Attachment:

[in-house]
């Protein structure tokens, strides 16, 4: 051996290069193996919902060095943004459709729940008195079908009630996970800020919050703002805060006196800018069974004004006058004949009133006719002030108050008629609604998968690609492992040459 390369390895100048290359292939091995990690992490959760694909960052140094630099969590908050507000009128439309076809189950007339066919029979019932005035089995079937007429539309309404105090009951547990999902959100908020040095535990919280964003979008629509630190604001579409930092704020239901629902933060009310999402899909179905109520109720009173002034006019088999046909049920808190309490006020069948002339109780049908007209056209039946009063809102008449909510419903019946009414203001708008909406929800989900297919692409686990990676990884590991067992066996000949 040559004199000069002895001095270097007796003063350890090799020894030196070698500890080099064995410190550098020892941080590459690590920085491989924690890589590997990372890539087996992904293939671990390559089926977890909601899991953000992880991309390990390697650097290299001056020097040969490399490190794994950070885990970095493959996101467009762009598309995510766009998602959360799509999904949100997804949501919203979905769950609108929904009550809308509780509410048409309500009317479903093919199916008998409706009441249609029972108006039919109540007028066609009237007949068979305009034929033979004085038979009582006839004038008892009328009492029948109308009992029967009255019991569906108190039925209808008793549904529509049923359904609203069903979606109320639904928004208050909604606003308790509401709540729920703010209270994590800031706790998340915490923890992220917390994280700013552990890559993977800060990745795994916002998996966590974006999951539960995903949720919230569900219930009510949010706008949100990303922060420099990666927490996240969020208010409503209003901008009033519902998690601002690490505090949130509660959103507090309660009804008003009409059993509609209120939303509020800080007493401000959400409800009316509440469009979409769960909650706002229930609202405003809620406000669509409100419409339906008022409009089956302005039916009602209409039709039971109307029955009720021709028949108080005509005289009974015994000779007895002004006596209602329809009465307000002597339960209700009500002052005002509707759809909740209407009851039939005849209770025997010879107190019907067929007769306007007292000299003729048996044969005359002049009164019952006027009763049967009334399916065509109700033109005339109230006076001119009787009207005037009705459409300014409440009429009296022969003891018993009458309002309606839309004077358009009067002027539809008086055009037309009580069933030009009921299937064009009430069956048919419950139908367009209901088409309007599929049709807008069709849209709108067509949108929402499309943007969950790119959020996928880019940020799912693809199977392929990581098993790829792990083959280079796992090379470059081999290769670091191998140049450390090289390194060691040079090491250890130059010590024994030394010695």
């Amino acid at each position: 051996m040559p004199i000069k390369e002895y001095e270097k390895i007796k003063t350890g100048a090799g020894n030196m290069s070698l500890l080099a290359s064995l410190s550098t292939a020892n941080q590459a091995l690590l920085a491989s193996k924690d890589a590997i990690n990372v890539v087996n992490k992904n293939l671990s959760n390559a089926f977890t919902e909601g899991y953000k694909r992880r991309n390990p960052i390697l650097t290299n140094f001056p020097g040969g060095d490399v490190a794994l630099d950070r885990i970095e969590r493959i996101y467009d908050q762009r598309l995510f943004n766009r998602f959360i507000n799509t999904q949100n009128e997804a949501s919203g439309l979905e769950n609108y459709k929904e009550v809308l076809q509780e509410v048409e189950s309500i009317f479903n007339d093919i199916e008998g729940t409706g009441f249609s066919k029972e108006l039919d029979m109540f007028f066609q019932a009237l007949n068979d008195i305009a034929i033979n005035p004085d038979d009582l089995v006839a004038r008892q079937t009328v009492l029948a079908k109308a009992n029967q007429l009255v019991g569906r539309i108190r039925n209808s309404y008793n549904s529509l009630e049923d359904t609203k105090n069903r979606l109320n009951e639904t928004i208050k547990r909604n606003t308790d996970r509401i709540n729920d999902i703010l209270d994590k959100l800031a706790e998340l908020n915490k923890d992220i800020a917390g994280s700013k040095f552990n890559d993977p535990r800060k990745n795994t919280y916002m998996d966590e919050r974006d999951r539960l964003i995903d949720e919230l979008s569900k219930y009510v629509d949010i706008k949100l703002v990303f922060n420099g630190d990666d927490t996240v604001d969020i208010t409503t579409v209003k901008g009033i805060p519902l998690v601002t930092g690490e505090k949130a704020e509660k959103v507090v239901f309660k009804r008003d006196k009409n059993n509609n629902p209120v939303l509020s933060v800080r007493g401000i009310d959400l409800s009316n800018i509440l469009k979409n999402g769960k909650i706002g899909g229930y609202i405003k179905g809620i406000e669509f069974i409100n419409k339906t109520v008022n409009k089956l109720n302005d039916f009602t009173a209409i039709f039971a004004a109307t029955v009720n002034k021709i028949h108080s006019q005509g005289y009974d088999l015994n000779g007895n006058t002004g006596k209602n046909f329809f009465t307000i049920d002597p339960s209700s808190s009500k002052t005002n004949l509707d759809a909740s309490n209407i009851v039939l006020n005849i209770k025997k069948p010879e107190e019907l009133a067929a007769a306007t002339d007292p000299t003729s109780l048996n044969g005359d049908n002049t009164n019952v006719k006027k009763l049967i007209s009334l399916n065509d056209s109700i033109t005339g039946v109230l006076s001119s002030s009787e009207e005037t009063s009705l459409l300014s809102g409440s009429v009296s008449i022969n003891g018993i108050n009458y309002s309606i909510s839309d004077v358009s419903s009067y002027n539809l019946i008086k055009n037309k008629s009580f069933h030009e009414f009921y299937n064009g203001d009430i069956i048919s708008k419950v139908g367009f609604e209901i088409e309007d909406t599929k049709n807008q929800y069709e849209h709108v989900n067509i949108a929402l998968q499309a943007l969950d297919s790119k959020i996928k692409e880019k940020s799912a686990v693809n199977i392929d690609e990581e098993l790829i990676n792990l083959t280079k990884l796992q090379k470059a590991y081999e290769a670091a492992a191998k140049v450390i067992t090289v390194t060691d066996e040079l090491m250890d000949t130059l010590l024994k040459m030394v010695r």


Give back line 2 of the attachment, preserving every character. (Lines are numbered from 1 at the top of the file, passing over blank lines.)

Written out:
């Protein structure tokens, strides 16, 4: 051996290069193996919902060095943004459709729940008195079908009630996970800020919050703002805060006196800018069974004004006058004949009133006719002030108050008629609604998968690609492992040459 390369390895100048290359292939091995990690992490959760694909960052140094630099969590908050507000009128439309076809189950007339066919029979019932005035089995079937007429539309309404105090009951547990999902959100908020040095535990919280964003979008629509630190604001579409930092704020239901629902933060009310999402899909179905109520109720009173002034006019088999046909049920808190309490006020069948002339109780049908007209056209039946009063809102008449909510419903019946009414203001708008909406929800989900297919692409686990990676990884590991067992066996000949 040559004199000069002895001095270097007796003063350890090799020894030196070698500890080099064995410190550098020892941080590459690590920085491989924690890589590997990372890539087996992904293939671990390559089926977890909601899991953000992880991309390990390697650097290299001056020097040969490399490190794994950070885990970095493959996101467009762009598309995510766009998602959360799509999904949100997804949501919203979905769950609108929904009550809308509780509410048409309500009317479903093919199916008998409706009441249609029972108006039919109540007028066609009237007949068979305009034929033979004085038979009582006839004038008892009328009492029948109308009992029967009255019991569906108190039925209808008793549904529509049923359904609203069903979606109320639904928004208050909604606003308790509401709540729920703010209270994590800031706790998340915490923890992220917390994280700013552990890559993977800060990745795994916002998996966590974006999951539960995903949720919230569900219930009510949010706008949100990303922060420099990666927490996240969020208010409503209003901008009033519902998690601002690490505090949130509660959103507090309660009804008003009409059993509609209120939303509020800080007493401000959400409800009316509440469009979409769960909650706002229930609202405003809620406000669509409100419409339906008022409009089956302005039916009602209409039709039971109307029955009720021709028949108080005509005289009974015994000779007895002004006596209602329809009465307000002597339960209700009500002052005002509707759809909740209407009851039939005849209770025997010879107190019907067929007769306007007292000299003729048996044969005359002049009164019952006027009763049967009334399916065509109700033109005339109230006076001119009787009207005037009705459409300014409440009429009296022969003891018993009458309002309606839309004077358009009067002027539809008086055009037309009580069933030009009921299937064009009430069956048919419950139908367009209901088409309007599929049709807008069709849209709108067509949108929402499309943007969950790119959020996928880019940020799912693809199977392929990581098993790829792990083959280079796992090379470059081999290769670091191998140049450390090289390194060691040079090491250890130059010590024994030394010695």